DEAD WEIGHT Loss AND TAX REVENUE AS TAXES VARY
Taxes rarely stay the same for long periods of time. Policymakers in local, state, and federal governments are always considering raising one tax or lowering another. Here we consider what happens to the deadweight loss and tax revenue when the size of a tax changes. Figure 6 shows the effects of a small, medium, and large tax, holding constant the market’s supply and demand curves. The deadweight loss-the reduction in total surplus that results when the tax reduces the size of a market below the optimum-equals the area of the triangle between the supply and demand curves. For the small tax in panel (a), the area of the deadweight loss triangle is quite small. But as the size of a tax rises in panels .(b) and (c), the deadweight loss grows larger and larger. Indeed, the deadweight loss of a tax rises even more rapidly than the size of the tax. The reason IS that the deadweight loss is an area of a triangle, and the area of a triangle depends on the square of its size. If we double the size of a tax, for instance, the base and height of the triangle double, so the dead weight loss rises by a factor of 4. If we triple the size of a tax, the base and height triple, so the deadweight loss rise by a factor of The government’s tax revenue is the size of the tax times the amount of the good sold. As the first three panels of Figure 6 show, tax revenue equals the area of the rectangle between the supply and demand curves. For the small tax in panel (a), tax revenue is small. As the size of a tax increases from panel (a) to panel (b), tax revenue grows. But as the size of the tax increases further from panel (b) to panel (c), tax revenue falls because the higher tax drastically reduces the size of the market. For a very large tax no revenue would be raised because people would stop buying and selling the good altogether The last two panels of Figure 6 summarize these results. In panel (d), we see that as the size increases, its deadweight loss quickly gets larger. By contrast, panel (e) shows that tax revenue first rises with the size of the tax; but then as the tax gets larger,. the market shrinks so much that tax revenue starts to fall.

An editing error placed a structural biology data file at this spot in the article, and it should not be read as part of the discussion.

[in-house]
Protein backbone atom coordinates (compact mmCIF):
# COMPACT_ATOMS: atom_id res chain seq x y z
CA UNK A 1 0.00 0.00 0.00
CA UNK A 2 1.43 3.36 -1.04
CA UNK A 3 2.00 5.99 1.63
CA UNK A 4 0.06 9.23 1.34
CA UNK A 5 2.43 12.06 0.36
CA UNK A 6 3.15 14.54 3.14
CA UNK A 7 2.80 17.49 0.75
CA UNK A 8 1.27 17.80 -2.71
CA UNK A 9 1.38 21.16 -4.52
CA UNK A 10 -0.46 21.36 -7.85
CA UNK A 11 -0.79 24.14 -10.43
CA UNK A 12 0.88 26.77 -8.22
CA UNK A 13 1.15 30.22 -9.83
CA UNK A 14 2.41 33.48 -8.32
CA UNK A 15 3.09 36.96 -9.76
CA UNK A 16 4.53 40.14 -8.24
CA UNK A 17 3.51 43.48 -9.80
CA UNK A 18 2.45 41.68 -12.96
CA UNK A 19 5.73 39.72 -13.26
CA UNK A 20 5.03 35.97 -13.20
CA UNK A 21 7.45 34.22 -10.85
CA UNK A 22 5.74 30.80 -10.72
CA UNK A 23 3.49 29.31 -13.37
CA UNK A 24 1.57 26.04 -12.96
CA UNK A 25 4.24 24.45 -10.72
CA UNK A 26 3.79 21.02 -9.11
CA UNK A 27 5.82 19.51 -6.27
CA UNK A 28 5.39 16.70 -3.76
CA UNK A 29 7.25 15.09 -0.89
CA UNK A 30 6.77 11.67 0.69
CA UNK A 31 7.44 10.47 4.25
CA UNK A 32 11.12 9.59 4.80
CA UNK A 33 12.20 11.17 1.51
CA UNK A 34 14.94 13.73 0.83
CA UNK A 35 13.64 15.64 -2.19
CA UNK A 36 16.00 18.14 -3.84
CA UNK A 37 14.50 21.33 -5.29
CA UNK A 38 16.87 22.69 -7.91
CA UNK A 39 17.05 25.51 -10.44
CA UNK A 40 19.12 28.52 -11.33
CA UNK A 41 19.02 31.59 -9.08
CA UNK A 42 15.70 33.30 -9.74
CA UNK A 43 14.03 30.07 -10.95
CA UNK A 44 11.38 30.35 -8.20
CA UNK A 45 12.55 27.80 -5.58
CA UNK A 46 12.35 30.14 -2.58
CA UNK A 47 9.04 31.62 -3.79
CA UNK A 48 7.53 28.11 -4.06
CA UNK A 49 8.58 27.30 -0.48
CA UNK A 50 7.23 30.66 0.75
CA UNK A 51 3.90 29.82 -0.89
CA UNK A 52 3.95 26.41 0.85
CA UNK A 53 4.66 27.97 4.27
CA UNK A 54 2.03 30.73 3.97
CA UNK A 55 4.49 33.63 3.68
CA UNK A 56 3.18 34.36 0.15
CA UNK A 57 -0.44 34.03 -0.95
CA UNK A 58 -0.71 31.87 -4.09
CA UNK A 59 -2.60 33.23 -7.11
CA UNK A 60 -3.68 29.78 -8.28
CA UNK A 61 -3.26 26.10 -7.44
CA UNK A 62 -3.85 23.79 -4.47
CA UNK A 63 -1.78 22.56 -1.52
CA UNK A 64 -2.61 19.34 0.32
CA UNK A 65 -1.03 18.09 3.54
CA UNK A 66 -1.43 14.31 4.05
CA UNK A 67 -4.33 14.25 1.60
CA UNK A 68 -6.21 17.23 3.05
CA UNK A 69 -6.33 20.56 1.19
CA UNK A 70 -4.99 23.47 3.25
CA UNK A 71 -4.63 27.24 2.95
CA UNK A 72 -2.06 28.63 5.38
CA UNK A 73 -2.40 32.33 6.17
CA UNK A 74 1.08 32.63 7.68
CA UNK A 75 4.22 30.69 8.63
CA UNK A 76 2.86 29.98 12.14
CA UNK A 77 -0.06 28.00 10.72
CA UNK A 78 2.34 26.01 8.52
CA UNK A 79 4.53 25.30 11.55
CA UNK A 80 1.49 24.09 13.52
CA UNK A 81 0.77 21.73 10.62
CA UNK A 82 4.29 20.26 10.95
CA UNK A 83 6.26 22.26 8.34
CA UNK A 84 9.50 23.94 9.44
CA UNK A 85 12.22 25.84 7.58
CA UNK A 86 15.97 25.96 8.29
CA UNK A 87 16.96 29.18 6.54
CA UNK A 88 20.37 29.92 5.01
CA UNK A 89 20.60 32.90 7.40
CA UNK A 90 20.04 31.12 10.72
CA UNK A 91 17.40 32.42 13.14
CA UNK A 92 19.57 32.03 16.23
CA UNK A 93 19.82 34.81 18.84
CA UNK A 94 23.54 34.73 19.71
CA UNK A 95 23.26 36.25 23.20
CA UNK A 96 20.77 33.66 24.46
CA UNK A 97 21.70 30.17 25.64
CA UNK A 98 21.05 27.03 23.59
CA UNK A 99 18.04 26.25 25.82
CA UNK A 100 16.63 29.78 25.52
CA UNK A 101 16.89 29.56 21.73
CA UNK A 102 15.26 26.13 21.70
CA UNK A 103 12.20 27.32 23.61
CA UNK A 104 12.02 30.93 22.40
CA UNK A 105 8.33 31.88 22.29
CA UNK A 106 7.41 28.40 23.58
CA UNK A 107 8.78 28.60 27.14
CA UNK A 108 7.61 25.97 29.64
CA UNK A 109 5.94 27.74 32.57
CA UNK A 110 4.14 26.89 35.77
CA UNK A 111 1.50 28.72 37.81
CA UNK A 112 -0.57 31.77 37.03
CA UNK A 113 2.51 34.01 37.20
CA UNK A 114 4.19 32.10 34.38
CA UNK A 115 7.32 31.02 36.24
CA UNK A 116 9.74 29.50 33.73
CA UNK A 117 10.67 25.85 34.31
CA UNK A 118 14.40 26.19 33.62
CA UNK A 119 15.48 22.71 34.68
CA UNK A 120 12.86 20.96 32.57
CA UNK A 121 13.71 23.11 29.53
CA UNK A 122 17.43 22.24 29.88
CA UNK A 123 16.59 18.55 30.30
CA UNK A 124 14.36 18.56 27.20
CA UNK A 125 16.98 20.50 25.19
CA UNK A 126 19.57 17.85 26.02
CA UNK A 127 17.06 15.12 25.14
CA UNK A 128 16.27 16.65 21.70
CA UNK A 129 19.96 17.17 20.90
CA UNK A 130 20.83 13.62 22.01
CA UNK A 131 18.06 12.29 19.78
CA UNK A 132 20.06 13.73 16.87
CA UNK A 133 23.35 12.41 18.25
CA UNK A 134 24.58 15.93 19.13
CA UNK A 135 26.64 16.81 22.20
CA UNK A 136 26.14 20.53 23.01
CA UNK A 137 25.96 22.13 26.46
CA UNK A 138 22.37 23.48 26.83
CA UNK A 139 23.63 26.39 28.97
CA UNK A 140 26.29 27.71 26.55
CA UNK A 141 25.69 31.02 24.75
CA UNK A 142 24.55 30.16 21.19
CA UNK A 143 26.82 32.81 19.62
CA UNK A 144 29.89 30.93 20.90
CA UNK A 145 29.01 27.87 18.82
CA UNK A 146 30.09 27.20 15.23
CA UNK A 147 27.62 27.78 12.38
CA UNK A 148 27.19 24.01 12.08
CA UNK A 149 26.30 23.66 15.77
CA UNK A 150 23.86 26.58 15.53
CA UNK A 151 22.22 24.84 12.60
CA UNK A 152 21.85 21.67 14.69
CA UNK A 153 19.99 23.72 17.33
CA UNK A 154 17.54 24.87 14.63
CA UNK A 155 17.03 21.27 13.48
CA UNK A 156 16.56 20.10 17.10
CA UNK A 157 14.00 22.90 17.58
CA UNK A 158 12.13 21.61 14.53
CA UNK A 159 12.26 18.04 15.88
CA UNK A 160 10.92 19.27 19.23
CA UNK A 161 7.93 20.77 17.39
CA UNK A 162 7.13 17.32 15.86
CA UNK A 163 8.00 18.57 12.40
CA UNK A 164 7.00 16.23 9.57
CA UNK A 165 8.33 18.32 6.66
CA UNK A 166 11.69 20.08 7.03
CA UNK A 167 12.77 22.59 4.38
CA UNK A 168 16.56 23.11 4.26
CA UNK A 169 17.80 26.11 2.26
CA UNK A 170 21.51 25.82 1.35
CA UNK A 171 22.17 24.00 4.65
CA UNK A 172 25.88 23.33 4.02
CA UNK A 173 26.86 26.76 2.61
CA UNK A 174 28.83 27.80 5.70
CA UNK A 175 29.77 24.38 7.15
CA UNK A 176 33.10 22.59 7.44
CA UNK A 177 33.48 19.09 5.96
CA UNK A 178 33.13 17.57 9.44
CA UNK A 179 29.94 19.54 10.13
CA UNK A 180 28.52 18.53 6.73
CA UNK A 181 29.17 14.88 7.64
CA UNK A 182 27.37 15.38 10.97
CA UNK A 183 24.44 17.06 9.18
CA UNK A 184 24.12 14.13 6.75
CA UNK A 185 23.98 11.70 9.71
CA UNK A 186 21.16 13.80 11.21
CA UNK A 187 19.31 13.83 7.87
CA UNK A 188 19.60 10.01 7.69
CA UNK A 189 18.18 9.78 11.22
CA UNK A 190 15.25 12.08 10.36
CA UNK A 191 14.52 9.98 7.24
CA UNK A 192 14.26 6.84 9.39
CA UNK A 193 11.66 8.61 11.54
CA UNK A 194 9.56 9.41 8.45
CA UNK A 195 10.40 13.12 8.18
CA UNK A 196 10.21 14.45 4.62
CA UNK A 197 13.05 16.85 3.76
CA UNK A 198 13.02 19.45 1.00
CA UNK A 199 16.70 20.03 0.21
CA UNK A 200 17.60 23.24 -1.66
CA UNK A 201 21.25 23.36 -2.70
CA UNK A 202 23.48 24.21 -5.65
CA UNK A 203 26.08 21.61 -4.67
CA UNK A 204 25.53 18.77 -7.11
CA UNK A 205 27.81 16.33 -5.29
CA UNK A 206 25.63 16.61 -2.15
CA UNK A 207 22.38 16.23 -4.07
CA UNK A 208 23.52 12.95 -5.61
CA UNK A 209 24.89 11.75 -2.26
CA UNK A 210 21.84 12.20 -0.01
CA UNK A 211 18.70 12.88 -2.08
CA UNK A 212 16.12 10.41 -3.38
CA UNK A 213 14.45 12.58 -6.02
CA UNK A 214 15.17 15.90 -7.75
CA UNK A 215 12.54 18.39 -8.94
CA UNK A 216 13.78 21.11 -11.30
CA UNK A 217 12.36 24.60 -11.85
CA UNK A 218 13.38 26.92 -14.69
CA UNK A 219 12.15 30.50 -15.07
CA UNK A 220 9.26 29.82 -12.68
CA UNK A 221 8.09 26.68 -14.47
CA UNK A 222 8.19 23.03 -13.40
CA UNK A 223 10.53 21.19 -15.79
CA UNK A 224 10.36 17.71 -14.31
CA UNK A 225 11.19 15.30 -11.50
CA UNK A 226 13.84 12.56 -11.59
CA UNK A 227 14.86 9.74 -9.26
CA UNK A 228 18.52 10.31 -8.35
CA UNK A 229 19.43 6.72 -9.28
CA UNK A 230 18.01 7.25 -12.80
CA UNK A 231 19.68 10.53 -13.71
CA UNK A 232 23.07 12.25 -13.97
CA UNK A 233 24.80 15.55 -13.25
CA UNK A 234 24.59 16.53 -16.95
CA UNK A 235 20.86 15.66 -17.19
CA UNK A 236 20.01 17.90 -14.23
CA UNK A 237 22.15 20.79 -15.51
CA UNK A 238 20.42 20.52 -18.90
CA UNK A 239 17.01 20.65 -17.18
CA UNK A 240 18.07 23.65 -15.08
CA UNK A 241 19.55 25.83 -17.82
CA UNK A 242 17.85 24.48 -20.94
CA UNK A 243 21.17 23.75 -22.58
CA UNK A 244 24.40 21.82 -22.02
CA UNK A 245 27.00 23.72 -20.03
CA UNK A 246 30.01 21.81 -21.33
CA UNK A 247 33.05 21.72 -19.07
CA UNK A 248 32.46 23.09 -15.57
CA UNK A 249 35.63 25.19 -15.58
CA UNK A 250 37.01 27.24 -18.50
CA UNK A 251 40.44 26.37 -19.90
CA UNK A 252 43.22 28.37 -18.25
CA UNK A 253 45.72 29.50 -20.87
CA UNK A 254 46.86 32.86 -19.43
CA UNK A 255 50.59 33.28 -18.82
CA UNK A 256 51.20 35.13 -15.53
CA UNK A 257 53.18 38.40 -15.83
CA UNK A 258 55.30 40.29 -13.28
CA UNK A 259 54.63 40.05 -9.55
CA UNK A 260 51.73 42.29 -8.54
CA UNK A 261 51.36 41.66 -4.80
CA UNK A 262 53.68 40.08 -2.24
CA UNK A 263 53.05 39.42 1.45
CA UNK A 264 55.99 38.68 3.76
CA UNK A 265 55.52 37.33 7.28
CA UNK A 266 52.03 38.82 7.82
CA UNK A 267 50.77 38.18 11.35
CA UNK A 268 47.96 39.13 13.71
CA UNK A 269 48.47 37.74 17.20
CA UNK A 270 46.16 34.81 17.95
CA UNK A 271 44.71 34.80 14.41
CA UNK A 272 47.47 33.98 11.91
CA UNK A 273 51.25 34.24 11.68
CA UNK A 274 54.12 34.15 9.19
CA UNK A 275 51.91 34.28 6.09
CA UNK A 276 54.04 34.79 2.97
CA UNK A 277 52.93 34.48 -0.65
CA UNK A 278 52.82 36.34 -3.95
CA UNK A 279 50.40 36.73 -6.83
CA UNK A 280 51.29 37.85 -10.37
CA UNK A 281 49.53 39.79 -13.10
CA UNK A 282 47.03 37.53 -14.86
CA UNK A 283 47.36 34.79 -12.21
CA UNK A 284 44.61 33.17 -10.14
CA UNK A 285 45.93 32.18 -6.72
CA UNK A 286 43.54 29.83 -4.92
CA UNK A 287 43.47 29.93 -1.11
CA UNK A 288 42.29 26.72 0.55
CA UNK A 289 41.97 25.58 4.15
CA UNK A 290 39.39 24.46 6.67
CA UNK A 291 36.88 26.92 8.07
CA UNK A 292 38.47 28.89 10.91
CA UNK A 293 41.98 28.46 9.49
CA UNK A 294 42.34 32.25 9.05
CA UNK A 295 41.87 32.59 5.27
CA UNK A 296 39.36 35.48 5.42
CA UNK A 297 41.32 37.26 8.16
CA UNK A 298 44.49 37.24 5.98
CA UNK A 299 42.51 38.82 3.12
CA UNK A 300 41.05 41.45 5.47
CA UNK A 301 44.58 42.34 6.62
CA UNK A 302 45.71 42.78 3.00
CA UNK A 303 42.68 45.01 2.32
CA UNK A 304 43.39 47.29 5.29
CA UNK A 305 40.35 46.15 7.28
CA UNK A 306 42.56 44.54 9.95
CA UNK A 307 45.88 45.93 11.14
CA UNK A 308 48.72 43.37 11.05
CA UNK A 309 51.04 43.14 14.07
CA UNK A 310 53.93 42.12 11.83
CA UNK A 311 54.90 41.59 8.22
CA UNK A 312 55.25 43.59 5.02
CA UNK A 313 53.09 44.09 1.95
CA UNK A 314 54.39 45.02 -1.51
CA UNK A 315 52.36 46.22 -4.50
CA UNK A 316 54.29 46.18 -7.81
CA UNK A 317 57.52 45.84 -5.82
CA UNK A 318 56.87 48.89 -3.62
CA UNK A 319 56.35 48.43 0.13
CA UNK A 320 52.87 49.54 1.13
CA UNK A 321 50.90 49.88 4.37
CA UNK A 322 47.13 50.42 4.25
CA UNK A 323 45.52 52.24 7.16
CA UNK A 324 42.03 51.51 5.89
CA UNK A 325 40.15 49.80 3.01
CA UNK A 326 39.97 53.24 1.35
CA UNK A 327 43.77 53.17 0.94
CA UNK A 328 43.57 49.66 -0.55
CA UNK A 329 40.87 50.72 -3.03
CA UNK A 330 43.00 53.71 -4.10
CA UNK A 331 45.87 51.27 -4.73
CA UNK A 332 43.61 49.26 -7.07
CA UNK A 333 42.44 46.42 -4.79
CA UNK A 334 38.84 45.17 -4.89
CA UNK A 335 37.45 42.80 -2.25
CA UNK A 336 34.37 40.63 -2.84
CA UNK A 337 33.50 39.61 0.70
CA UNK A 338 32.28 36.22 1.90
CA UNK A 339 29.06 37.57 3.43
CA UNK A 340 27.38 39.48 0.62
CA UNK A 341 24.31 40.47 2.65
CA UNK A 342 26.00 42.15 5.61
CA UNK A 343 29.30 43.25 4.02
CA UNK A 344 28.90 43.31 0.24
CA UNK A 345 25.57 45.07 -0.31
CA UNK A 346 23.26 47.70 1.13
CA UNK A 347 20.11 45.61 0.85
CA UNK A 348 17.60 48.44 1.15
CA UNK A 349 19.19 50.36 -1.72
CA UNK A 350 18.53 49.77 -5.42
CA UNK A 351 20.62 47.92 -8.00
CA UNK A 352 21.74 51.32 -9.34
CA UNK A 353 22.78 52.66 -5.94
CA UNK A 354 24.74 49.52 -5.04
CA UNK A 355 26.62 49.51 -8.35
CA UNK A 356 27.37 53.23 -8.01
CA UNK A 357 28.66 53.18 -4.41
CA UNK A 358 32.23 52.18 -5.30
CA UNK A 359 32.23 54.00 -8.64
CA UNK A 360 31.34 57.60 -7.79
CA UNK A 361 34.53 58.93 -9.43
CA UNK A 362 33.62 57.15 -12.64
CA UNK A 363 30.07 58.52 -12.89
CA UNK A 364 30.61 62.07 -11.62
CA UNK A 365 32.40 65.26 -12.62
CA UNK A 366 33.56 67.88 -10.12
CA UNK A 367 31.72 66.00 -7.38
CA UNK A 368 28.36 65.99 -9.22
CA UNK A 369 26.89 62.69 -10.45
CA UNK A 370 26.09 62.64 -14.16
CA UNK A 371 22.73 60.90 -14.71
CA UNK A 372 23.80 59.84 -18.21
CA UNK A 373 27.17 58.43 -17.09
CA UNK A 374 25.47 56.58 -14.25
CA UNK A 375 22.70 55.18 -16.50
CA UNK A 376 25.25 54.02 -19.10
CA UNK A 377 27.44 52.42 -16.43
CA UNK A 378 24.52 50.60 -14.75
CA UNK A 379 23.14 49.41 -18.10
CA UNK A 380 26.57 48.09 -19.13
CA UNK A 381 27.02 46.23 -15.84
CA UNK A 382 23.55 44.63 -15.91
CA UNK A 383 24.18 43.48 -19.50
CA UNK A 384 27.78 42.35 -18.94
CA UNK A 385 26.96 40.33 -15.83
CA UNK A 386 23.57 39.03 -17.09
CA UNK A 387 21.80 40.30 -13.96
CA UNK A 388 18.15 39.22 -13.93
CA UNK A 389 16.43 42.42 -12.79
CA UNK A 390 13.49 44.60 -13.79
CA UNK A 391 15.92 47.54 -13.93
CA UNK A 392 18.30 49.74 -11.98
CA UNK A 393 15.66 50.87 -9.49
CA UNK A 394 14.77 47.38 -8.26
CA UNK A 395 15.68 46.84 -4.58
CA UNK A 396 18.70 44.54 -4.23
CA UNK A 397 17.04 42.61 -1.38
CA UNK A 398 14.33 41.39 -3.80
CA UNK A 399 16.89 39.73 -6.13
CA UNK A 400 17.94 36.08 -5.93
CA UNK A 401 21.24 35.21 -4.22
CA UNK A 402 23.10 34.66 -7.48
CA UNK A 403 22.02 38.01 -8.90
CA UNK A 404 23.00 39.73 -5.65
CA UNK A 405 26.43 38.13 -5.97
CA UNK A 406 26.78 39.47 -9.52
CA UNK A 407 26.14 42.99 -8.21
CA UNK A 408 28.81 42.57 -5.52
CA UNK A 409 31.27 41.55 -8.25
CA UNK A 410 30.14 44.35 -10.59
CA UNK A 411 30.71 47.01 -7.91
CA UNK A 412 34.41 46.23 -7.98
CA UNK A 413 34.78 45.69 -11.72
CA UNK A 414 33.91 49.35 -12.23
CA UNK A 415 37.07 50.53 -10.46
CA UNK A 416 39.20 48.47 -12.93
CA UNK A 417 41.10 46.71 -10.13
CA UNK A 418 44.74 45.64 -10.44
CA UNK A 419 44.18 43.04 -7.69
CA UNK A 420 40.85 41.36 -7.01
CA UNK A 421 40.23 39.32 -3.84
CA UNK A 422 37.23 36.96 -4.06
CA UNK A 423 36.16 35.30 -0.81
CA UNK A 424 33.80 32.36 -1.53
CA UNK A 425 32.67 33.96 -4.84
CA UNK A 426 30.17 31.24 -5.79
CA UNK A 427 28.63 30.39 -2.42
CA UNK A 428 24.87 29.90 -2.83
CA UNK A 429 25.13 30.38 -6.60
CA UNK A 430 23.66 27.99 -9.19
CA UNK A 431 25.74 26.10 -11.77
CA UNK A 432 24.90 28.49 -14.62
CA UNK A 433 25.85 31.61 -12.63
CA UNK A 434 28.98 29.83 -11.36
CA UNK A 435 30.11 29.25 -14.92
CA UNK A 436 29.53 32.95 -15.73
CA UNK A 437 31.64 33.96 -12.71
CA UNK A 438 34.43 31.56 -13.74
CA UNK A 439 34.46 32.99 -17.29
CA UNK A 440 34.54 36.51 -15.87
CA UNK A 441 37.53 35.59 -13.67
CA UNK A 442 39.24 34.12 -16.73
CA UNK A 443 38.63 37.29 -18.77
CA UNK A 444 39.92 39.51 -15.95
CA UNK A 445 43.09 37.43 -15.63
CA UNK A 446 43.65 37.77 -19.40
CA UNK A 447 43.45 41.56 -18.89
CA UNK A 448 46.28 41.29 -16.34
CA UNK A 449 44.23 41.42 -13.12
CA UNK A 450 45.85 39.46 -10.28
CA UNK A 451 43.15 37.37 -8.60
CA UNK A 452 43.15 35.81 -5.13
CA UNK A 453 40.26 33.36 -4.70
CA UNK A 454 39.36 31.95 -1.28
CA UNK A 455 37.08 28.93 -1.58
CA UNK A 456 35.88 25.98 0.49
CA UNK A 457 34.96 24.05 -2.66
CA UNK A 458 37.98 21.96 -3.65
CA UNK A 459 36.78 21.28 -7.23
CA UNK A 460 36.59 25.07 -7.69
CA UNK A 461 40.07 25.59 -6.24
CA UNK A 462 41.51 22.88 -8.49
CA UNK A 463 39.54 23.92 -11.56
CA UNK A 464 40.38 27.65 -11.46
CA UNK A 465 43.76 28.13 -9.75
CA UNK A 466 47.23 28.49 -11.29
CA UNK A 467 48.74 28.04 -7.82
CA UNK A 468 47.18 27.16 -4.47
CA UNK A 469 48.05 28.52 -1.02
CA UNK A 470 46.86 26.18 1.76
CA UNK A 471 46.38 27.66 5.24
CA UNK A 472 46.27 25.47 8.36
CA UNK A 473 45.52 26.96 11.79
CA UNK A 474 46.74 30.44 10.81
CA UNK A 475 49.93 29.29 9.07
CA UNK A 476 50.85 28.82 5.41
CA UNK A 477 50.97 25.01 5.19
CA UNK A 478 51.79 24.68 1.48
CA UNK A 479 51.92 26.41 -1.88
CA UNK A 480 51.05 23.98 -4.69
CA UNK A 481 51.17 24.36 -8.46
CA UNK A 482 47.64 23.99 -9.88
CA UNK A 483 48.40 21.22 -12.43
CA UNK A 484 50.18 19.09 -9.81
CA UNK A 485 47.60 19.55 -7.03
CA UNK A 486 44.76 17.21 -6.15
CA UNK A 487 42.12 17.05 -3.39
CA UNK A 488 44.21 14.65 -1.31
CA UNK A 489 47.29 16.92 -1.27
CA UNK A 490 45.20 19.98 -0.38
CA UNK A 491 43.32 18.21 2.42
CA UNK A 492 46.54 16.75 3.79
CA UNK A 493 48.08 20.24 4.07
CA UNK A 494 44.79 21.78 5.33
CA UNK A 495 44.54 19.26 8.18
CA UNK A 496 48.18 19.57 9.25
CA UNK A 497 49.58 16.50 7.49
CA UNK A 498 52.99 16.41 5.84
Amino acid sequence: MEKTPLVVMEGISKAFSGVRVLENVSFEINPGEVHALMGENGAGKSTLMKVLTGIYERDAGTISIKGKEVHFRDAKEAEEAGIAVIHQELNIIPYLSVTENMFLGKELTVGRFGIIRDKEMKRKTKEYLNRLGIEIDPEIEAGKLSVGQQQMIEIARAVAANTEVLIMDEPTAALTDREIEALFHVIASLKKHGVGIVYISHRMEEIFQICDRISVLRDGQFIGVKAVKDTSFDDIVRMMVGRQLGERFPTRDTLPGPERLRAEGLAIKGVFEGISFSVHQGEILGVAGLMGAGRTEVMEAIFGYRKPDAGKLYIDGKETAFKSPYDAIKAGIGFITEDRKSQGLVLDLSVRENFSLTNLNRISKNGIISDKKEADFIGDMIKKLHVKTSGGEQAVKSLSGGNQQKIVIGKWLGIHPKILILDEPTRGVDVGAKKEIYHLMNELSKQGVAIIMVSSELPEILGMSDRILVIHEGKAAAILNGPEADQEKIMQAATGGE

Figure 6 How Dead weight Loss and Tax Revenue Vary with the Size of a Tax The deadweight loss is the reduction in total surplus due to the tax. Tax revenue is the amount of the tax times the amount of the good sold. In panel (a), a small tax has a small deadweight loss and raises a small amount of revenue. In panel (b), a somewhat larger tax has a larger deadweight loss and raises a larger amount of revenue. In panel (c), a very large tax has a very large deadweight loss, but because it has reduced the size of the market so much, the tax raises only a same amount of revenue. Panels (d) and (e) summarize these conclusions. Panel (d) shows that .as the size of a tax grows larger, the deadweight loss grows larger. Panel (e) shows that tax revenue first rises and then falls. This relationship is sometimes caued
the Laffer curve.
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